Merkel vows to allow religious circumcision in Germany, aide says
In letter to Director of the Rabbinical Center of Europe, head of religious affairs in German chancellor's office says Germany sees a special obligation to nurture the Jewish culture, religion.
Jews in Germany will be able to continue to perform circumcisions, an aide to German Chancellor Angela Merkel said in a letter on Sunday, despite a court ruling deeming the practice illegal.
In June, a district court in Cologne deemed ritual circumcisions illegal, saying they constituted physical harm against newborn babies and is defined as "irreversible damage against the body."
The court further stated that freedom of religion and the rights of the parents of the circumcised cannot justify the practice itself.
Reacting to the decision at the time, Menachem Margolin, Director of the Rabbinical Center of Europe said the ruling a "brutal attack on freedom of religion," adding that a "public relations campaign in cooperation with the Muslim community will do away with misunderstandings and will prevent both conscious and unconscious harm to freedom of religion in Europe."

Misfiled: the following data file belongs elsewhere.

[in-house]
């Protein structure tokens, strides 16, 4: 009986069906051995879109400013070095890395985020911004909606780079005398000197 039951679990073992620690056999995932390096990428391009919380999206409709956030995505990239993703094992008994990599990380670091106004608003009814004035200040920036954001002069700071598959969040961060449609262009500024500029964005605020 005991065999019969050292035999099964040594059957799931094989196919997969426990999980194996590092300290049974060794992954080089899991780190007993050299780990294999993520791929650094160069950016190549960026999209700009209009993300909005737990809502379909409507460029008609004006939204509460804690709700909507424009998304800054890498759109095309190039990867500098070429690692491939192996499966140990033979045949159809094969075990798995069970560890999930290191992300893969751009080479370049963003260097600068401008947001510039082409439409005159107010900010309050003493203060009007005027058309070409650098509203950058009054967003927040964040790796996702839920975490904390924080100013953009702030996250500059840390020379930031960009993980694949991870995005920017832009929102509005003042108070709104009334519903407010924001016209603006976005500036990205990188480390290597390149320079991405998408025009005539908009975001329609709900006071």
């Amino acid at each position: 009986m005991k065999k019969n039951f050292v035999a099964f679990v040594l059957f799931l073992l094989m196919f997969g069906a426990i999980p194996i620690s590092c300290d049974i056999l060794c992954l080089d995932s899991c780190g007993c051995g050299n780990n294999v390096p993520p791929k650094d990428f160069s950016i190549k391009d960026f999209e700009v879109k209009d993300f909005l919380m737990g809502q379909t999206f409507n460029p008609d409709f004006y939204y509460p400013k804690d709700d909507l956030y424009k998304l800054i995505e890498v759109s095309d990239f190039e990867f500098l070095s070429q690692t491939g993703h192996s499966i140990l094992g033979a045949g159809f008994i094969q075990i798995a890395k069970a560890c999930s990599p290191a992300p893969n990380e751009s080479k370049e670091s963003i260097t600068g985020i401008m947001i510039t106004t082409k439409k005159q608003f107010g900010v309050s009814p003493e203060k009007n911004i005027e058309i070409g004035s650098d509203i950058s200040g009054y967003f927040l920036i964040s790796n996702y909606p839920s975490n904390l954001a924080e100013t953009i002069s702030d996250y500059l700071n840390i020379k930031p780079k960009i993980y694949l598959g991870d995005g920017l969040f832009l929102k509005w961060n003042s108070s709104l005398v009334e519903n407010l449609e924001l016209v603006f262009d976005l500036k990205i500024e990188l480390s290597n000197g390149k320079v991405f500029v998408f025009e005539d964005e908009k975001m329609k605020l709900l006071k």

In a letter addressed to Margolin on Sunday, Dr. Rufolf Teuwsen, the head of the unit Liaison with Churches and Religious Communities at the Chancellor's Office said Merkel vowed to allow Jews to continue performing circumcisions, with writing that the "German government sees a special obligation to nurture the Jewish culture and religion."
"The German chancellor is grateful for the fact that the Jews have once again found a homeland in Germany. Thus, the German government sees a special importance in this issue, and is working intensely to reach a proper and swift solution to the issue of religiously-motivated circumcisions," Teuwsen added.
Merkel's aide went to say that "religious freedom is an essential component of our democratic society and there mustn't be a doubt regarding this issue."